Rep. Denny Rehberg (R-MT), chairman of the House Labor, Health and Human Service and Education Committee, has proposed a far-reaching anti-choice bill that boasts $6.2 billion in spending cuts, many of which are achieved through attacks on services for women’s reproductive health.
Rehberg’s bill (PDF), which has yet to undergo a committee vote, proposes cuts to various women’s health services, including cutting funding for Planned Parenthood. It also allows employers to opt out of insuring women employees’ contraception coverage for ‘moral reasons’ and authorizes spending on abstinence-only education, which is widely deemed ineffective at reducing teen pregnancy, STIs or the onset of sexual activity.
Planned Parenthood issued a statement objecting to the cuts, calling the bill an “unprecedented suite of attacks on women’s health.”
“This budget proposal is badly out of touch with the needs of American women and families. Chairman Denny Rehberg and the House Republican leadership clearly don’t think that their constituents care about their access to health care. They could not be more wrong,” said Cecile Richards, president of Planned Parenthood Federation of America. “Eliminating vital preventive programs like the national family planning program and attacking women’s health providers will mean that millions of women would lose access to basic, preventive health services, and those are economic issues for millions of families.”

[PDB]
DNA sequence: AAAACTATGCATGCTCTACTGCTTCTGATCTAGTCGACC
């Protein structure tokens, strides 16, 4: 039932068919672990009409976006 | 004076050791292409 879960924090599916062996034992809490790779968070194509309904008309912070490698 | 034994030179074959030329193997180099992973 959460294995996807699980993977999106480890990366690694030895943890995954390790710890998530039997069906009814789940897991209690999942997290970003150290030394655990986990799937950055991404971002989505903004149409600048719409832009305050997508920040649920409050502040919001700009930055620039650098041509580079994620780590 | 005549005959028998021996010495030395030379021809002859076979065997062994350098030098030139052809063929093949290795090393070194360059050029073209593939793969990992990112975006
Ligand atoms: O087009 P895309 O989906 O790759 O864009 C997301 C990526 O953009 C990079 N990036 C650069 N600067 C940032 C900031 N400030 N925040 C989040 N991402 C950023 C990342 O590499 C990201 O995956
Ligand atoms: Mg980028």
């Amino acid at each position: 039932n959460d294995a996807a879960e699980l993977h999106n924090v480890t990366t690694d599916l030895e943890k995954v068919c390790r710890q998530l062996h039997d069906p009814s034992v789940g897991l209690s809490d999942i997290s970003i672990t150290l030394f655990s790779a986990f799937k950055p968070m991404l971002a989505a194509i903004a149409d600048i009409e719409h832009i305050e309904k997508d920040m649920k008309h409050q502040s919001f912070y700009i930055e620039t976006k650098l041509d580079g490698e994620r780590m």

The bill requires any clinic that receives Title X family planning funding to encourage “family participation in the decision of minors to seek family planning services and that it provides counseling to minors on how to resist attempts to coerce minors into engaging in sexual activities,” and mandates no clinic receiving Title X funds “shall be exempt from any State law requiring notification or the reporting of child abuse, child molestation, sexual abuse, rape, or incest.” This directly violates laws that attempt to ensure patient-doctor confidentiality, such as the Health Information Privacy Act (HIPAA).
When it comes to employer heath insurance under the Affordable Care Act, the bill said an employer can ban birth control coverage if it “objects to such items or services on the basis of religious beliefs or moral convictions.” Catholic bishops famously opposed coverage of contraception under the Affordable Care Act, and Republicans even held an all-male hearing to discuss allowing employers to deny coverage. Ultimately the Obama administration offered a compromise in which they would require the insurance companies, not the employers, to cover the cost of contraception as preventative care.